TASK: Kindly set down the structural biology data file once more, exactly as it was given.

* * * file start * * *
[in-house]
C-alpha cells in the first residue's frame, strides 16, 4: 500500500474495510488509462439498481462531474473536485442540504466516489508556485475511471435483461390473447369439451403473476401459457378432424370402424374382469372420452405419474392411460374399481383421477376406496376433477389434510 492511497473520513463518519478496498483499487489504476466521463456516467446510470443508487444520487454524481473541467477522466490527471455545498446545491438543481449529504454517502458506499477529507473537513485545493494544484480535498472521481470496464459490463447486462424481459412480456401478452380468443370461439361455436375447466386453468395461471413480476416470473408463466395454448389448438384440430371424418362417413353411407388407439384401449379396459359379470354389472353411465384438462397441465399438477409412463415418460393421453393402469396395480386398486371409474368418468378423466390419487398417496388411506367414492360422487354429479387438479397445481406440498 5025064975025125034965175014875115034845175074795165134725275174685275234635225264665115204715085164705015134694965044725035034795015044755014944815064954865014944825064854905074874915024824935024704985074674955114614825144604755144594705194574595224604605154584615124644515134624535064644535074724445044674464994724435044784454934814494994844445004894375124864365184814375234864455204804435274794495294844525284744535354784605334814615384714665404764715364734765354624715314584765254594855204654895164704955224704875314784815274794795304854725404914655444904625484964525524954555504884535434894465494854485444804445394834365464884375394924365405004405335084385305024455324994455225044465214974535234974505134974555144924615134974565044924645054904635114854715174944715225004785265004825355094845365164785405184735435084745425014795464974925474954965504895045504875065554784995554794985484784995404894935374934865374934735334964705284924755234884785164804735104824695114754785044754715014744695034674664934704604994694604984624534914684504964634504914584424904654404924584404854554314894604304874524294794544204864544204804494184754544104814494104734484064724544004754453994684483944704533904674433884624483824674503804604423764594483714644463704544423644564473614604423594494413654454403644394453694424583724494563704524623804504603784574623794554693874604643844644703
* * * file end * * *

[in-house]
C-alpha cells in the first residue's frame, strides 16, 4: 500500500474495510488509462439498481462531474473536485442540504466516489508556485475511471435483461390473447369439451403473476401459457378432424370402424374382469372420452405419474392411460374399481383421477376406496376433477389434510 492511497473520513463518519478496498483499487489504476466521463456516467446510470443508487444520487454524481473541467477522466490527471455545498446545491438543481449529504454517502458506499477529507473537513485545493494544484480535498472521481470496464459490463447486462424481459412480456401478452380468443370461439361455436375447466386453468395461471413480476416470473408463466395454448389448438384440430371424418362417413353411407388407439384401449379396459359379470354389472353411465384438462397441465399438477409412463415418460393421453393402469396395480386398486371409474368418468378423466390419487398417496388411506367414492360422487354429479387438479397445481406440498 5025064975025125034965175014875115034845175074795165134725275174685275234635225264665115204715085164705015134694965044725035034795015044755014944815064954865014944825064854905074874915024824935024704985074674955114614825144604755144594705194574595224604605154584615124644515134624535064644535074724445044674464994724435044784454934814494994844445004894375124864365184814375234864455204804435274794495294844525284744535354784605334814615384714665404764715364734765354624715314584765254594855204654895164704955224704875314784815274794795304854725404914655444904625484964525524954555504884535434894465494854485444804445394834365464884375394924365405004405335084385305024455324994455225044465214974535234974505134974555144924615134974565044924645054904635114854715174944715225004785265004825355094845365164785405184735435084745425014795464974925474954965504895045504875065554784995554794985484784995404894935374934865374934735334964705284924755234884785164804735104824695114754785044754715014744695034674664934704604994694604984624534914684504964634504914584424904654404924584404854554314894604304874524294794544204864544204804494184754544104814494104734484064724544004754453994684483944704533904674433884624483824674503804604423764594483714644463704544423644564473614604423594494413654454403644394453694424583724494563704524623804504603784574623794554693874604643844644703